NIST doesn't make clear why it's deprecating SMS two-factor, but there are a few reasons that make sense. Most phones display text messages on their lock screen, meaning a would-be attacker would be able to authenticate just by looking at your phone. There are also considerable flaws in signalling protocols that make SMS more vulnerable than other methods.
NIST's guidelines aren't legally binding, but other government agencies stick by them, and the industry at large will follow. So what's the alternative to SMS? There are plenty. The most prevalent are dedicated applications that deliver a two-factor code that refreshes every 30 seconds. Google Authenticator, Authy, Duo and other apps all essentially do the same thing with slight differences in presentation and execution. If you work for a large company, you might have used hardware that works on a similar principle, such as RSA SecurID dongles.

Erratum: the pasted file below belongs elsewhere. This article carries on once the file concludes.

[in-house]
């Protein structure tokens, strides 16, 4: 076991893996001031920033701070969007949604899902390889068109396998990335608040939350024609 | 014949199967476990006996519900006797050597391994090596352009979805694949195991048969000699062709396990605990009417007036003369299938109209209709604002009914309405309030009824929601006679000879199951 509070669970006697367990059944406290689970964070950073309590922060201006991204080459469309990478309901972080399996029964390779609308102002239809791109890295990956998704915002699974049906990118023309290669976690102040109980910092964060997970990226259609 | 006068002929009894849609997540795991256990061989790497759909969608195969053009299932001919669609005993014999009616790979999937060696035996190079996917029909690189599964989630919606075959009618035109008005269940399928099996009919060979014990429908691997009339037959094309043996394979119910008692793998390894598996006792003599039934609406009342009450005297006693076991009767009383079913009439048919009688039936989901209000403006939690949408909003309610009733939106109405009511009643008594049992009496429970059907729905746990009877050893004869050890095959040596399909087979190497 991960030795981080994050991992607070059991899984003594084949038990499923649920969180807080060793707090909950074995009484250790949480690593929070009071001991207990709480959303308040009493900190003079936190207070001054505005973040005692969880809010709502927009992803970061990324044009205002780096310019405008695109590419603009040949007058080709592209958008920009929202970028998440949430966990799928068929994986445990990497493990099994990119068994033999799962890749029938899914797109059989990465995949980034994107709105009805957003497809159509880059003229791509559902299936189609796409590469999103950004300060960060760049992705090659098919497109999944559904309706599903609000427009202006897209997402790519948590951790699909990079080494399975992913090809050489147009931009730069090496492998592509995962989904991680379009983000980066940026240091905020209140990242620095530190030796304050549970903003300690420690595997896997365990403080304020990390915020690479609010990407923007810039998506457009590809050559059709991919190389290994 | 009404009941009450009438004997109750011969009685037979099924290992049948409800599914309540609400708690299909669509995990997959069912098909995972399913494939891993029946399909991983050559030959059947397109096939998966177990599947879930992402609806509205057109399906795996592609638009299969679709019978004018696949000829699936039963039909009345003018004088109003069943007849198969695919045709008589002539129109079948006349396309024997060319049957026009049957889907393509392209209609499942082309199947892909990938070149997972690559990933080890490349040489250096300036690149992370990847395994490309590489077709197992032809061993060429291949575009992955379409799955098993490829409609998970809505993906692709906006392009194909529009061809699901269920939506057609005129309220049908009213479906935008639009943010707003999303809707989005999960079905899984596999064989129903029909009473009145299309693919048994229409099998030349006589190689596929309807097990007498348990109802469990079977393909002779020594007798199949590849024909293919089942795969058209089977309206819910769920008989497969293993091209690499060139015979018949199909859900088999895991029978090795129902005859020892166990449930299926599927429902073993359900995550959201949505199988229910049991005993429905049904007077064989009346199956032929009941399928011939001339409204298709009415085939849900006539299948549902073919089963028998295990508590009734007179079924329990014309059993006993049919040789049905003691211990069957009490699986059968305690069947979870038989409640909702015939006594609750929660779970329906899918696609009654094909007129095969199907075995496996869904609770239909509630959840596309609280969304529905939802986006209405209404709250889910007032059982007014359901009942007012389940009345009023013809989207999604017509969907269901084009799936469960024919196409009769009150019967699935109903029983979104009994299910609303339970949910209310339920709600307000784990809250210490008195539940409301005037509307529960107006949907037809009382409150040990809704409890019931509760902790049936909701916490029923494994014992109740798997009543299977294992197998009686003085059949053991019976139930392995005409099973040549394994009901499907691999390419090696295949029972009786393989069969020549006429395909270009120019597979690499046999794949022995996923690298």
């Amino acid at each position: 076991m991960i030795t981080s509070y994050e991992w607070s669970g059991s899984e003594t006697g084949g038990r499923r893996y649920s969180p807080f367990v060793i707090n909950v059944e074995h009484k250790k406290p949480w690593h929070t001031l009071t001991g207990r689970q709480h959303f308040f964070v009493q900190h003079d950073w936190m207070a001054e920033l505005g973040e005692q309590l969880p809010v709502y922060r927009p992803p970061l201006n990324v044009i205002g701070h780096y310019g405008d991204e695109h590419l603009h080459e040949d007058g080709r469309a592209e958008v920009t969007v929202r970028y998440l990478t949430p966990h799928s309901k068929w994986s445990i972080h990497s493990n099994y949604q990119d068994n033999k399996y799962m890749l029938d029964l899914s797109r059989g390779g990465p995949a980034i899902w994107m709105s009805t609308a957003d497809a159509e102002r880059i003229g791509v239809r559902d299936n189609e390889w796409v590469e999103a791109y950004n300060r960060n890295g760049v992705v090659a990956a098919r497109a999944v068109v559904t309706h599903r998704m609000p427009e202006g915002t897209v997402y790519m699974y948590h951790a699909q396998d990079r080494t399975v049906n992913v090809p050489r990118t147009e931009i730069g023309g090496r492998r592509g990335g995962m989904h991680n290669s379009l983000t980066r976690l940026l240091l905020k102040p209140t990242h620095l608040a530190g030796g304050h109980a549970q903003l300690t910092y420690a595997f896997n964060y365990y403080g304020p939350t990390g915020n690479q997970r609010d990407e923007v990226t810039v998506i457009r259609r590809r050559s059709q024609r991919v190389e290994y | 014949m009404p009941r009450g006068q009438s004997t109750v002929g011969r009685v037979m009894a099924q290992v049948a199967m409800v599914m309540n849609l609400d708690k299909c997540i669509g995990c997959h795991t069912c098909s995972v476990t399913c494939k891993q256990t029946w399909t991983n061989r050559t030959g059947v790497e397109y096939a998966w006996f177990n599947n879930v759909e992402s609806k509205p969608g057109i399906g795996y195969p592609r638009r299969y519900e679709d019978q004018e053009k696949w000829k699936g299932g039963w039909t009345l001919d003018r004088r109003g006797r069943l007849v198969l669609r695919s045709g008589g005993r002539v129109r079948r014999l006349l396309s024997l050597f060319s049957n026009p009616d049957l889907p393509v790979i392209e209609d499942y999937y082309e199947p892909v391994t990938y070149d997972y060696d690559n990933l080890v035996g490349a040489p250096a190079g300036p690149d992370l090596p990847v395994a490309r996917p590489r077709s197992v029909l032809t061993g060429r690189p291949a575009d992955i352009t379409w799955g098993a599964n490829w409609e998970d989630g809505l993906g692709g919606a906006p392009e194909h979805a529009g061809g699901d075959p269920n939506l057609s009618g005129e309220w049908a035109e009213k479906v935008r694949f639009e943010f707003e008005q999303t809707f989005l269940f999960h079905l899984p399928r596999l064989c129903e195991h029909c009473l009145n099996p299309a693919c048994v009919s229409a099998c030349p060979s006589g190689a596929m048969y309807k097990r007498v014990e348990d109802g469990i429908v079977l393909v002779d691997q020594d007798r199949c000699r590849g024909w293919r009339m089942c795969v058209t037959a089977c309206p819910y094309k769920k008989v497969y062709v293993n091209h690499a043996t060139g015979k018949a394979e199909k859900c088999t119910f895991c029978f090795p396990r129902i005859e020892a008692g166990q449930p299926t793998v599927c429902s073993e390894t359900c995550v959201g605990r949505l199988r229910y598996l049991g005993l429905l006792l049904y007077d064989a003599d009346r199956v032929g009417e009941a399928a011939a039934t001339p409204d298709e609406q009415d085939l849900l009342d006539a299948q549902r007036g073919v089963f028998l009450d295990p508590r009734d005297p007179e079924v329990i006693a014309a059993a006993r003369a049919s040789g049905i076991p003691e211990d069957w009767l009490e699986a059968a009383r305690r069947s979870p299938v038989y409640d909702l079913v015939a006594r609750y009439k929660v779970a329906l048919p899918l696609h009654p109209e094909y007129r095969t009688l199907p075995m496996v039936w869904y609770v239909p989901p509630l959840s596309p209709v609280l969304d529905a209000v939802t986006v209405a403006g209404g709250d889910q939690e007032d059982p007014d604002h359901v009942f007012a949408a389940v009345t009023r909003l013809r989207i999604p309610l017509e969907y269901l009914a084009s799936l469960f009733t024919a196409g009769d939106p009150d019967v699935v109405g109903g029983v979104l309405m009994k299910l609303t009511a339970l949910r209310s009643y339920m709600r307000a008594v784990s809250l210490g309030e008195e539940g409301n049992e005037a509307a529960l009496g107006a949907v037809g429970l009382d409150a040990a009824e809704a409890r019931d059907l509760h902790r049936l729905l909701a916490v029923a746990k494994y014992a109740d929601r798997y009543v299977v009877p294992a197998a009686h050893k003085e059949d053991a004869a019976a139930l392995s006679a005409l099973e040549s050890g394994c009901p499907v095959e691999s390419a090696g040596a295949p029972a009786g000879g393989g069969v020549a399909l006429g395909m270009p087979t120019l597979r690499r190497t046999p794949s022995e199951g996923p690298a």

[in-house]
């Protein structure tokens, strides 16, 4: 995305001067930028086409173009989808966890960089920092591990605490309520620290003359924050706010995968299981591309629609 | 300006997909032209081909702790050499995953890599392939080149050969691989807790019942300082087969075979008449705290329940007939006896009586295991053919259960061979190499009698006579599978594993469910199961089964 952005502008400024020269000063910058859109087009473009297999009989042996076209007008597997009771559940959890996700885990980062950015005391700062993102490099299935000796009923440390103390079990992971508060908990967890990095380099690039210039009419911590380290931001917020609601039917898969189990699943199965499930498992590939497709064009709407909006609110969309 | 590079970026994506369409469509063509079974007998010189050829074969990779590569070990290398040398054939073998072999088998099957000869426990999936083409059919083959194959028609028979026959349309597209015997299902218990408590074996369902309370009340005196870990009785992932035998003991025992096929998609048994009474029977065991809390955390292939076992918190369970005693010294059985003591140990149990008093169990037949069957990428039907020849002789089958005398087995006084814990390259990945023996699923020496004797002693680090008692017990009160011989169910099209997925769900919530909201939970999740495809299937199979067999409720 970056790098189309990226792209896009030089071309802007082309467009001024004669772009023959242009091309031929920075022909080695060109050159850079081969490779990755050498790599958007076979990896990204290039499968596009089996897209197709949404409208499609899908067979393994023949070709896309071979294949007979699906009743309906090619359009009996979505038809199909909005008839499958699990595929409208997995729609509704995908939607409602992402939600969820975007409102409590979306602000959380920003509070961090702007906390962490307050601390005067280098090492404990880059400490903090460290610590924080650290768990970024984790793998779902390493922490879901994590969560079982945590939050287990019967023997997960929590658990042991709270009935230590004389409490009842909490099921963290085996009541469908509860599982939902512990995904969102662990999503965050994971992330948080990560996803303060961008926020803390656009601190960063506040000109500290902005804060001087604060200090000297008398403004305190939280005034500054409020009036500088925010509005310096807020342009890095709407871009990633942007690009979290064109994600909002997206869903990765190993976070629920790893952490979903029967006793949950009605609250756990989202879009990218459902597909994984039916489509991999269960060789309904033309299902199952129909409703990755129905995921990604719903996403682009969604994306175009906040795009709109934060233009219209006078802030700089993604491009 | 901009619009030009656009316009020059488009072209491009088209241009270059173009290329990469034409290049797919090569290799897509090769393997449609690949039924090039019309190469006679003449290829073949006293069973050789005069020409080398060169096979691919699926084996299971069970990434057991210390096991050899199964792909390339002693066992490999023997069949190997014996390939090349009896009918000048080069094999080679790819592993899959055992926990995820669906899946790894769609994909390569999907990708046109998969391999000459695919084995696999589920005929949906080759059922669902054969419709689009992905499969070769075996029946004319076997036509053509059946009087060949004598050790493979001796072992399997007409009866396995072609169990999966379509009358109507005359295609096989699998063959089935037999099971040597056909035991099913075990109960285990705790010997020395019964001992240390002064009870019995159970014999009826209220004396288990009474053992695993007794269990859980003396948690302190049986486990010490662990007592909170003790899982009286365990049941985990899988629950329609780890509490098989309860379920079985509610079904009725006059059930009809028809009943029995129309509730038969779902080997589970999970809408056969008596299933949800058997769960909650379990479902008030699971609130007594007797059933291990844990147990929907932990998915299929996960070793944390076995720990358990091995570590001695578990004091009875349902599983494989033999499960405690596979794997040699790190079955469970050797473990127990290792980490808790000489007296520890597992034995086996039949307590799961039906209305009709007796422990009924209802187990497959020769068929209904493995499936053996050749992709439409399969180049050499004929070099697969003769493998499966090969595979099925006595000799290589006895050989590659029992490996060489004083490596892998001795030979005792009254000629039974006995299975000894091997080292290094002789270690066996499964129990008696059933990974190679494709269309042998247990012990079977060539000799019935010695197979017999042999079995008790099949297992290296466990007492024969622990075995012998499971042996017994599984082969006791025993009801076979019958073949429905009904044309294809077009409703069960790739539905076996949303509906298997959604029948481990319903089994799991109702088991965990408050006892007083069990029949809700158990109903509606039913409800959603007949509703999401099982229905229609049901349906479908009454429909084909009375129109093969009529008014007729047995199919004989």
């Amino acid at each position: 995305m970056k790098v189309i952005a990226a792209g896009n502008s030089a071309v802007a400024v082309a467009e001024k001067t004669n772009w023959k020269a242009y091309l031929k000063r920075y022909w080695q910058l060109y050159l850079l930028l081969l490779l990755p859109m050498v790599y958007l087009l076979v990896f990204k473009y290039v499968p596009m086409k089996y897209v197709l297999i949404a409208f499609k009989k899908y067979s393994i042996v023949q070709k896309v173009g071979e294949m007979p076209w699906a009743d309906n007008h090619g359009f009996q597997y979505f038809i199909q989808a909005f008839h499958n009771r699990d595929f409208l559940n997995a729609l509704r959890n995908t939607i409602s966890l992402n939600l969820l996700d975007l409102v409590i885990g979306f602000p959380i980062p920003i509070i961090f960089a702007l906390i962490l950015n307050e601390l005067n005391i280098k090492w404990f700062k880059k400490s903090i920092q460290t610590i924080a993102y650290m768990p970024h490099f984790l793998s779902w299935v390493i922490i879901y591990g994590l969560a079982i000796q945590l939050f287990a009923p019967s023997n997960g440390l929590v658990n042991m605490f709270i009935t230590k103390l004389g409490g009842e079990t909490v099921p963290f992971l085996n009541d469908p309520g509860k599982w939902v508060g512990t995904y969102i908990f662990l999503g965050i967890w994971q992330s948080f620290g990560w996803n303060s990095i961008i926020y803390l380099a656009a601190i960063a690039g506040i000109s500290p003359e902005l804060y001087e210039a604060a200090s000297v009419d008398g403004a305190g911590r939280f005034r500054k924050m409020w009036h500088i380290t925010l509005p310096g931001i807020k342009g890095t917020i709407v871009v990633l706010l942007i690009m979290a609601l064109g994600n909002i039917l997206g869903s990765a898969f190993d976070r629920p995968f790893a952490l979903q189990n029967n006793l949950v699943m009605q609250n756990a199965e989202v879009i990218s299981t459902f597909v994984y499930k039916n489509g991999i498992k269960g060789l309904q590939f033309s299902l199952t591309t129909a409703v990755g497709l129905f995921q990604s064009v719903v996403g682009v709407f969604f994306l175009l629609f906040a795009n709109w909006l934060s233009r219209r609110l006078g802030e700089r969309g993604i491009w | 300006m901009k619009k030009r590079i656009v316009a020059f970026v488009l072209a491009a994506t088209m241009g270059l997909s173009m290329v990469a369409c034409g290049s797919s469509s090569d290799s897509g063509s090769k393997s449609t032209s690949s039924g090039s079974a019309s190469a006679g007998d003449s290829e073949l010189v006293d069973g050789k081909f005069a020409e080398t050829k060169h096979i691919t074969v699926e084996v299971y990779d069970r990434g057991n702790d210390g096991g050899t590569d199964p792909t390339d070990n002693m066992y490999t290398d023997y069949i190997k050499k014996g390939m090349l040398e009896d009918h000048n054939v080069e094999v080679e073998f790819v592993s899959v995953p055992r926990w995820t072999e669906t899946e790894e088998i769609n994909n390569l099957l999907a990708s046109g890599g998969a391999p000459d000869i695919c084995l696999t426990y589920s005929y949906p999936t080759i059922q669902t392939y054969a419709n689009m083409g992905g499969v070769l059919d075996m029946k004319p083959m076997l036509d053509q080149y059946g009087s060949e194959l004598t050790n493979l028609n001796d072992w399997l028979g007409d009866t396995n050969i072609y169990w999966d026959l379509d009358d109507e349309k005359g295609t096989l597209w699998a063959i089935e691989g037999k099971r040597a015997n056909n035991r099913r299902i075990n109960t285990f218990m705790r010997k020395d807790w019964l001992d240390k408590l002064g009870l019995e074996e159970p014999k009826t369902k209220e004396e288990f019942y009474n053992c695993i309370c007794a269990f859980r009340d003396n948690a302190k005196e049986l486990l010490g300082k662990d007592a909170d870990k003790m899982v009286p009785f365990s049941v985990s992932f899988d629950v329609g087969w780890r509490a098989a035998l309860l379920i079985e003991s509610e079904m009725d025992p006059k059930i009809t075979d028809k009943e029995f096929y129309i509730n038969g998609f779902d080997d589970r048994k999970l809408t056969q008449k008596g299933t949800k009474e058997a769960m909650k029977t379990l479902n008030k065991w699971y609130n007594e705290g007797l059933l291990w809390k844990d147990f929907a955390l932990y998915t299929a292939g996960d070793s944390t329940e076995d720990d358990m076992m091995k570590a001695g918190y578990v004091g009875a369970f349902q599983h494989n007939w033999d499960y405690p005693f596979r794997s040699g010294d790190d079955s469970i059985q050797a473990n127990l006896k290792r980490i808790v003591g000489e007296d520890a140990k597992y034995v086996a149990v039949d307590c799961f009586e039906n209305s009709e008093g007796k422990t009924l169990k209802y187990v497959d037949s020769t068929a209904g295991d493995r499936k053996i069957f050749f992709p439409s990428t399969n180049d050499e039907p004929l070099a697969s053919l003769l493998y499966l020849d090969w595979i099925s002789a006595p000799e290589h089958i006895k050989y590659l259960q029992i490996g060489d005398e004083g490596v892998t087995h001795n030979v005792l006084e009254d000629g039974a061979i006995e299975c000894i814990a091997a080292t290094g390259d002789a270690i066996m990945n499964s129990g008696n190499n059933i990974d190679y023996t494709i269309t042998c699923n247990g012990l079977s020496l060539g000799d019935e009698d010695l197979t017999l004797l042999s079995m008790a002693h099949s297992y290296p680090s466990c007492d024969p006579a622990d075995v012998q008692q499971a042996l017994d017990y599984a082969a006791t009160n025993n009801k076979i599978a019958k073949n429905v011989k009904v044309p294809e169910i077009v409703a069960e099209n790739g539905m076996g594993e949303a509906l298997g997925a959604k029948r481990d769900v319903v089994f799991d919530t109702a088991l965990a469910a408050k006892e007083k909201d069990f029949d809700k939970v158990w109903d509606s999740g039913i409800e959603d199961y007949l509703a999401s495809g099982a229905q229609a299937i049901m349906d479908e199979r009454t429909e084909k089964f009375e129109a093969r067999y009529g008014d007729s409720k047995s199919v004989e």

There are still plenty of sites and services that only offer SMS-based authentication, while others such as Facebook support both app- and SMS-based methods. And, of course, there are inexplicably some services with no protection at all. Instagram is one such outlier -- it's been slowly bringing two-factor to its userbase this year, but at the time of writing has yet to complete that roll out.